• He takes a sip & passes the goblet around to all the family. The spilt wine symbolises the blessing of SHABBAT spilling over to the following week.

  • Father ritually pours water over his hands, washes & dries them. He removes the CHALLAH COVER, holds both loaves & says:
      'Blessed are you, Lord our God who brings forth bread from the earth'.

  • He breaks a loaf, shares it with all & everyone dips their piece of bread in salt as a reminder of sorrow.

  • There is a strong tradition of singing jolly, sentimental & sad table songs called ZEMIROT. For example:
      'Lighting candles on Friday night always seems fresh & new.
      It makes me feel so good inside, so happy I'm a Jew.
      My Daddy sings the KIDDUSH prayer & lifts his cup of wine.
      My cup is small, but I don't care - I'm proud that it is mine.
      We have such fun on Friday nights, good food, & happy song.
      I find I wait with great delight for Shabbat all week long.
      All of us enjoy gaily singing ZEMIROT, sweet songs of Shabbat joy'.

  • The best meal affordable is eaten - fish, chicken, fruit, etc. If possible it is shared with a guest. The meal ends with a prayer:
      'Thank you, God, for the festive Shabbat meal we have shared, for the food we have eaten, for the Torah, & the mitzvot which guide our lives, for Israel, the homeland of Jewish people, for our freedom to live as Jews, for our strength & health. Bless the family & grant us peace'.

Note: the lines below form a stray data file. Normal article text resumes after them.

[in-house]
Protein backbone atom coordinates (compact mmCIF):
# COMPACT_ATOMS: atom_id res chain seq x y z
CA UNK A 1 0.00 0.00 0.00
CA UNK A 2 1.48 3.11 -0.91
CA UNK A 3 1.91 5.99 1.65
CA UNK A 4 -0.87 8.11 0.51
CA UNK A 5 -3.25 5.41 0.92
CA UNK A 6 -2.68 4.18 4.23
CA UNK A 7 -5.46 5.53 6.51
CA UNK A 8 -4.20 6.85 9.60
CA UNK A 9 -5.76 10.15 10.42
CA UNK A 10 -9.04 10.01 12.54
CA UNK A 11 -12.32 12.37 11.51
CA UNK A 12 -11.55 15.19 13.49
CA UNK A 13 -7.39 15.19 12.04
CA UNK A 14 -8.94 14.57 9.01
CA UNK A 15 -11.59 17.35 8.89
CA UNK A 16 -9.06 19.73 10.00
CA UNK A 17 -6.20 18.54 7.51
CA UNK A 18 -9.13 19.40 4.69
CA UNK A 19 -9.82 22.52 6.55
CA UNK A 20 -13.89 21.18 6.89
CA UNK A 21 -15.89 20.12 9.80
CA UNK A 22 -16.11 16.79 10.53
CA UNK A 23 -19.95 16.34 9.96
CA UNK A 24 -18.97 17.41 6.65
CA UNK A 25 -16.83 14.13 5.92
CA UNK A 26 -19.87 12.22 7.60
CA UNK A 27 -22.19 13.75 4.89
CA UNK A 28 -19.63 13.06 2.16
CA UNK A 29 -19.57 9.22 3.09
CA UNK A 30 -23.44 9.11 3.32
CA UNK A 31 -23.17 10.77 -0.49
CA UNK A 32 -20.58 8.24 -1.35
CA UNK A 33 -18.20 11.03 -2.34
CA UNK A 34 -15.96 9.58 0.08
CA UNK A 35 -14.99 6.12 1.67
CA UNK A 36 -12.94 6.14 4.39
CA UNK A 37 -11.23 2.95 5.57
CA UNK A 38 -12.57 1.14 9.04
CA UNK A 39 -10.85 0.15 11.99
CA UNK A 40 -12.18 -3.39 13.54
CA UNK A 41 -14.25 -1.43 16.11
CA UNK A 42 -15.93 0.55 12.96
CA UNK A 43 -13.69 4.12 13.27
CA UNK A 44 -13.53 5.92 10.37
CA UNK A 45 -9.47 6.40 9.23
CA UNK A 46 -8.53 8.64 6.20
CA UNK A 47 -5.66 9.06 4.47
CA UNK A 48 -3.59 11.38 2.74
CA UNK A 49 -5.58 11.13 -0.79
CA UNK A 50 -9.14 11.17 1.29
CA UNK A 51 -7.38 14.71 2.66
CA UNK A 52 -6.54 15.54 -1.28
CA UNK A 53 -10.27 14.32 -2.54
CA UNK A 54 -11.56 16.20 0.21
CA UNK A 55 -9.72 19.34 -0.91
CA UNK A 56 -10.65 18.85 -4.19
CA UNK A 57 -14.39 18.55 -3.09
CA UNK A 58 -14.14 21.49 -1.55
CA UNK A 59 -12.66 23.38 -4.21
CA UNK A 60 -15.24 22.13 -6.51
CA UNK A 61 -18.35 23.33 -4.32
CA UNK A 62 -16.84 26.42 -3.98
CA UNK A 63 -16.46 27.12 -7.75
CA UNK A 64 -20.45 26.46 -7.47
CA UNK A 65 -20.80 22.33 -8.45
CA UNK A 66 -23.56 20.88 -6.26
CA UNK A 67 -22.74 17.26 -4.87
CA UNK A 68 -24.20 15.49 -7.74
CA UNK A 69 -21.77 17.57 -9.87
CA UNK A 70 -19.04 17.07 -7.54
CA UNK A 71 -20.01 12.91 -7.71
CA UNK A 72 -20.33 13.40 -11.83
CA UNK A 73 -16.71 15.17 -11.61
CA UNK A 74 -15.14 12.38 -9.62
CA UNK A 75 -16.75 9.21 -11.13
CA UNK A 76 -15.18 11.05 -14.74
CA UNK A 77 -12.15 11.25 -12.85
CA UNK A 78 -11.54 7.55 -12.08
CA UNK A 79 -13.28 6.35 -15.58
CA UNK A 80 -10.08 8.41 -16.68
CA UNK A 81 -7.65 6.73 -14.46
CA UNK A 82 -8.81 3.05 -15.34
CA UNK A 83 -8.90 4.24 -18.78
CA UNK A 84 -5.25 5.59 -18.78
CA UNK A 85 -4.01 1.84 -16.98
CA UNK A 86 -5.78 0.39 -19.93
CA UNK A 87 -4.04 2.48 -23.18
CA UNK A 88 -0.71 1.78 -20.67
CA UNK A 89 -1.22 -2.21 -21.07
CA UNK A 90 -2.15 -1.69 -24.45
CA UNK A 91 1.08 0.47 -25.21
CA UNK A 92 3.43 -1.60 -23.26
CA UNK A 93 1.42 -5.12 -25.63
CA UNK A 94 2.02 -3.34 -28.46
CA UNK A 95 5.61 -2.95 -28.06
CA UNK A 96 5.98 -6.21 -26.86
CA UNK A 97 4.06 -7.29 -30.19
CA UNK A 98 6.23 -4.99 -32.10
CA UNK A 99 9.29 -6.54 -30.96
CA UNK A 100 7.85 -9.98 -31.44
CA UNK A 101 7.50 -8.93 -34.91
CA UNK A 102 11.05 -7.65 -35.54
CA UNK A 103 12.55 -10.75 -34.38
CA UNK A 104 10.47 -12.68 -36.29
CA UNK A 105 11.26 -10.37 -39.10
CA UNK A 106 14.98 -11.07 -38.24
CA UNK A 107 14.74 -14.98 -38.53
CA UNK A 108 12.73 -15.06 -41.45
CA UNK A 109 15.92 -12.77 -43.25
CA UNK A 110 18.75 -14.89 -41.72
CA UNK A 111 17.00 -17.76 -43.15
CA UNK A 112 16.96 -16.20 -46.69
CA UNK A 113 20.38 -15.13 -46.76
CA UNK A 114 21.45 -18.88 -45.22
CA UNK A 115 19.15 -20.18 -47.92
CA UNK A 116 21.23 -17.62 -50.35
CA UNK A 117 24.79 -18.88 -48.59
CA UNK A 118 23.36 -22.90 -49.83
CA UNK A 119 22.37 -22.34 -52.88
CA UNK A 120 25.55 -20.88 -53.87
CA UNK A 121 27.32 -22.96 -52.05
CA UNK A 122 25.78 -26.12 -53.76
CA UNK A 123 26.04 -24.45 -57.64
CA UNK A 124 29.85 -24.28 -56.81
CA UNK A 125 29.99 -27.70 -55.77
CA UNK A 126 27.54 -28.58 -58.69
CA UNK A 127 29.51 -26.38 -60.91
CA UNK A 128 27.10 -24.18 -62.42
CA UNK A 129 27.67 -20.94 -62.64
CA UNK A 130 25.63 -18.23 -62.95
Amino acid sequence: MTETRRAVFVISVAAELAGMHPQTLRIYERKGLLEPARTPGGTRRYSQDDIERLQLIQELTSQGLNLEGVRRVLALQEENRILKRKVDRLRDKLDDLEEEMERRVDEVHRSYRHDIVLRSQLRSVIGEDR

• Next morning many Jews go to the SYNAGOGUE which for Orthodox Jews lasts about 3 hours, for Reform Jews about 1 hours. This is followed by lunch, walks, visiting friends, resting, playing, or TORAH study. Shabbat is essentially a time for the family. They may attend the SYNAGOGUE again in the evening.

  • Explain the farewell to SHABBAT on Saturday evening. When it is possible to count the first 3 stars & the sky is dark (42 minutes after sunset) SHABBAT ends with the HAVDALAH ceremony. HAVDALAH means 'separate' indicating that SHABBAT is unlike other days of the week. Mother chants a prayer of thanks for SHABBAT, her family & all Jews.

  • Father blesses the KIDDUSH wine & drinks a farewell cup of wine full to the brim (like God's blessing). He passes the SPICE BOX round for everyone to smell. It is often shaped as a tower & called a MIGDAL. This represents the sweet smell of SHABBAT & the happy atmosphere that will remain in the house.